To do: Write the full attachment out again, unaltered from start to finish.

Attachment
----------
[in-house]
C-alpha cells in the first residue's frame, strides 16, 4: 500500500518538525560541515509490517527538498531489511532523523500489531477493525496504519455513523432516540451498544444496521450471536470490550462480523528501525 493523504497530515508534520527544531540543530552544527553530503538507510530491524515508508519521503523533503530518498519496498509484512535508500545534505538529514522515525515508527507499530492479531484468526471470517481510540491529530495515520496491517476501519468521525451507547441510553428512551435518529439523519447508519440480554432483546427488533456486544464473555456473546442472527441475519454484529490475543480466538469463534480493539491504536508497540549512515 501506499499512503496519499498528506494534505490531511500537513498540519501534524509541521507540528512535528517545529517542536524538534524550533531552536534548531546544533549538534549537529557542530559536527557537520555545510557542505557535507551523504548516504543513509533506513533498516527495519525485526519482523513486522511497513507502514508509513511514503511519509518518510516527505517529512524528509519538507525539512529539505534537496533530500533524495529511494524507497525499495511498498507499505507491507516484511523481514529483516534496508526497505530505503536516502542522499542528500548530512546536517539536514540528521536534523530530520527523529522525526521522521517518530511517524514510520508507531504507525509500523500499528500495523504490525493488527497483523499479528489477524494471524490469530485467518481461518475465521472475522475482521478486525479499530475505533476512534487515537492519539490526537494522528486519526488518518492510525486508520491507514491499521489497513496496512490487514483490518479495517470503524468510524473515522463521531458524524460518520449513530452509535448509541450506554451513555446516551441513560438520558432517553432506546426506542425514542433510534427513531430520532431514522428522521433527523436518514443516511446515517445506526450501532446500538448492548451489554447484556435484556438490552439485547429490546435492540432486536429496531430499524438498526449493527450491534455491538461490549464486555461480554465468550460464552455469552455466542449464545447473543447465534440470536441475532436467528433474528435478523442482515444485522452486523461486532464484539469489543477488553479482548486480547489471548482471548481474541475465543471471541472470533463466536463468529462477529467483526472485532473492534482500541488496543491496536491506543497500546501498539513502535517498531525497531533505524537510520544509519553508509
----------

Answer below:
[in-house]
C-alpha cells in the first residue's frame, strides 16, 4: 500500500518538525560541515509490517527538498531489511532523523500489531477493525496504519455513523432516540451498544444496521450471536470490550462480523528501525 493523504497530515508534520527544531540543530552544527553530503538507510530491524515508508519521503523533503530518498519496498509484512535508500545534505538529514522515525515508527507499530492479531484468526471470517481510540491529530495515520496491517476501519468521525451507547441510553428512551435518529439523519447508519440480554432483546427488533456486544464473555456473546442472527441475519454484529490475543480466538469463534480493539491504536508497540549512515 501506499499512503496519499498528506494534505490531511500537513498540519501534524509541521507540528512535528517545529517542536524538534524550533531552536534548531546544533549538534549537529557542530559536527557537520555545510557542505557535507551523504548516504543513509533506513533498516527495519525485526519482523513486522511497513507502514508509513511514503511519509518518510516527505517529512524528509519538507525539512529539505534537496533530500533524495529511494524507497525499495511498498507499505507491507516484511523481514529483516534496508526497505530505503536516502542522499542528500548530512546536517539536514540528521536534523530530520527523529522525526521522521517518530511517524514510520508507531504507525509500523500499528500495523504490525493488527497483523499479528489477524494471524490469530485467518481461518475465521472475522475482521478486525479499530475505533476512534487515537492519539490526537494522528486519526488518518492510525486508520491507514491499521489497513496496512490487514483490518479495517470503524468510524473515522463521531458524524460518520449513530452509535448509541450506554451513555446516551441513560438520558432517553432506546426506542425514542433510534427513531430520532431514522428522521433527523436518514443516511446515517445506526450501532446500538448492548451489554447484556435484556438490552439485547429490546435492540432486536429496531430499524438498526449493527450491534455491538461490549464486555461480554465468550460464552455469552455466542449464545447473543447465534440470536441475532436467528433474528435478523442482515444485522452486523461486532464484539469489543477488553479482548486480547489471548482471548481474541475465543471471541472470533463466536463468529462477529467483526472485532473492534482500541488496543491496536491506543497500546501498539513502535517498531525497531533505524537510520544509519553508509